EUSC take on the Shrew

Mar 9 2019 | By More

New look at Shakespeare’s troubling work

Edinburgh University Shakespeare Company is this week taking on Shakespeare’s The Taming of the Shrew – a meaty but tricky choice given the misogyny which underpins its comedy, but one which the company is tackling head on.

It’s been a while since there has been an Edinburgh production of this most tricky of plays. Tony Cownie’s magnificent take in 2002 for the Lyceum transferred the action to Victorian Edinburgh, with Jimmy Chisholm was Petruchio and Meg Fraser as Katherina.

Anna Swinton as Katherina pic Gavin Smart

The plot twists around cow-eyed lovers Lucentio and Bianca. Her father Baptista insists her big sister Katherina  must marry first but the two are helped when Petruchio marries and attempts to “tame” Katherina.

The difficulty is that underneath the comedy and witty word play, and actually structural to the way they work, the play’s theme of the commodification of women in marriage and its general notions of objectification and possession are, to put it mildly, outdated.

EUSC director Tilly Botsford points out that while the themes are timeless and worth talking about it is difficult to find a direct parallel with contemporary society.

Her solution is first to remove the production from any particular time frame, so that her audience can consider events in a more objective manner.

A fixed set and minimal dressing will help add to the timelessness, while music will help to carve out the moments of tension and conflict with lighting playing its part in setting the tone.

However she believes that without significant adaptation, like that of the RSC’s upcoming production or Jo Clifford’s gender-swap adaptation coming to the Glasgow Tron from March, the play can not be satisfactorily modernised.

comedy and darkness

“In my eyes, the writing and the relationships simply don’t allow for that to be a successful retelling,” she told Æ. “I have, however pushed much more contemporary styles of acting, working to naturalise the language as much as possible.

“In terms of addressing the themes of the play, I really don’t want to shy away from its nastiness,” she says. “It’s been a hard job, and we are yet to see whether we have been successful, but the aim is to draw a balance between the comedy and darkness.”

Michael Hajiantonis as Petruchio pic Gavin Smart

Botsford says that she and her assistant Sasha Briggs have worked to paint Petruchio, who will be played by Michael Hajiantonis, as the villain.

“Directors often play up the flirtation of his relationship with Katherina a little more, which enables it to become a sort of ‘unlikely love story’, her a rebellious seductress and him a loveable rogue,” she says.

“I don’t find much strength in this, and I think any attempts to rationalise Petruchio’s behaviour detract from the injustice of Katherina’s situation. In the ‘If I be waspish best beware my sting’ scene, for example, we’ve worked a lot with power dynamics, making it clear that, although Kate is able to match his energy in terms of repartee and quips, she is very vulnerable.”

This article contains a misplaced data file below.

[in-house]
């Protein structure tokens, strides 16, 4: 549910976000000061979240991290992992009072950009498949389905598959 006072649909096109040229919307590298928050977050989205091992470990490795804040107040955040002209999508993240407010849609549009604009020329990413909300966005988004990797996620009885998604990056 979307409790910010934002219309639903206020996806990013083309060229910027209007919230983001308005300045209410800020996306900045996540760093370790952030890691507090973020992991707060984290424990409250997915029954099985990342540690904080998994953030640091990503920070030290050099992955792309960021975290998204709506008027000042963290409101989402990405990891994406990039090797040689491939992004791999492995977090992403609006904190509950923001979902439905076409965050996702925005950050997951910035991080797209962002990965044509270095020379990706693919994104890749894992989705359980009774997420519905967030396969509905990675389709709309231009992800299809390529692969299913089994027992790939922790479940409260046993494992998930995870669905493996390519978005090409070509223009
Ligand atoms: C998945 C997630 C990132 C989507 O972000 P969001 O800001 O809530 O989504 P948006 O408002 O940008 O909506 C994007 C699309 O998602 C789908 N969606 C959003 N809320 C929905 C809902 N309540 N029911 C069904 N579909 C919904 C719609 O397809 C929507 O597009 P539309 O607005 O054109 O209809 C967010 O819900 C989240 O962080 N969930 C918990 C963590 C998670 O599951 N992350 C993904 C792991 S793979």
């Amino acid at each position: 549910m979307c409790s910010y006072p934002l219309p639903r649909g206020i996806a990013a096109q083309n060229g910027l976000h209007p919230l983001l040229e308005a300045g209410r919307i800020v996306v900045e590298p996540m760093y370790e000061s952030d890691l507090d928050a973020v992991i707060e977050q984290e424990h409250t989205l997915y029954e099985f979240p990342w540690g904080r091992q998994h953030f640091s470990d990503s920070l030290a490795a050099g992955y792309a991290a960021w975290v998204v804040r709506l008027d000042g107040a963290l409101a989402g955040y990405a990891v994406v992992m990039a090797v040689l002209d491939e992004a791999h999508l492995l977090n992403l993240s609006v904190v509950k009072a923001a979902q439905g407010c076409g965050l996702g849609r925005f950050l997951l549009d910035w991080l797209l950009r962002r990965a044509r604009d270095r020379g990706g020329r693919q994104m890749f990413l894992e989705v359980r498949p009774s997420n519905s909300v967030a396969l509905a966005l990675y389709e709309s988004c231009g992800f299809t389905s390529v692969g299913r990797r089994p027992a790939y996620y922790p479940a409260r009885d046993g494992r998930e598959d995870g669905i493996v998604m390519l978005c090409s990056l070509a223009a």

And it is that vulnerability that Botsford and Briggs are keen to emphasise, rather than allowing Anna Swinton who plays Katherina to appear as solely fractious and “shrewish”, which makes her behaviour – even in the opening acts – seem irrational.

frustrated but weary

“In the Caroline Byrne adaptation at the Globe, my favourite thing I’ve seen on stage, there is a nice balance drawn between bull-headedness and fear,” says Botsford. “In the final monologue we’ve worked hard to ensure there is real sadness in the delivery – a frustrated but weary statement of obedience, delivered more out of necessity than will.”

Sally MacAlister as Grumio, Lizzie Lewis as Ensemble:Curtis pic Gavin Smart

Responsibility for the whole sorry situation, of course, lies with Baptista, the father who insists his eldest daughter is married first. Botsford says she has tried to bring him a little more to the forefront and is directing a fair amount of both Kate and Bianca’s upset towards him.

“For Bianca more generally, we have tried to give her, for want of a better word, more spunk,” she says. “In a pretty classic Shakespearean way, Bianca traditionally acts as a crutch for the plot and as an indicator of what Kate ‘should be’. I think it’s a lot more fun if she is more knowing, and matches Kate’s anger at various points in the play.”

While being aware of the themes and attempting to give them a context that works with a contemporary audience, Botsford emphasises that this is, at its heart, a comedy.

“Through physicality, disguise and quite lively blocking we’ve worked to push how funny the initial three acts are, even with their moments of darkness.

“In my opinion, the most important aspect of the play is the shift that happens after the third act – when the Bianca/Lucentio plot falls into place, making Kate’s situation inescapable.”

It seems that as the EUSC embarks on its eleventh year, it is ensuring that its productions continue to be as resolutely pertinent to the contemporary political environment as can be.


The Taming of the Shrew
Pleasance Theatre Pleasance Courtyard, 60 Pleasance EH8 9TJ.
Tuesday 12 – Saturday 16 March 2019
Evenings: 7.30pm.
Tickets and details: Book here.

EUSC Website:
Facebook: @EUShakespeare.
Twitter: @EdUniShakeSoc.
Instagram: @eushakespearecompany.


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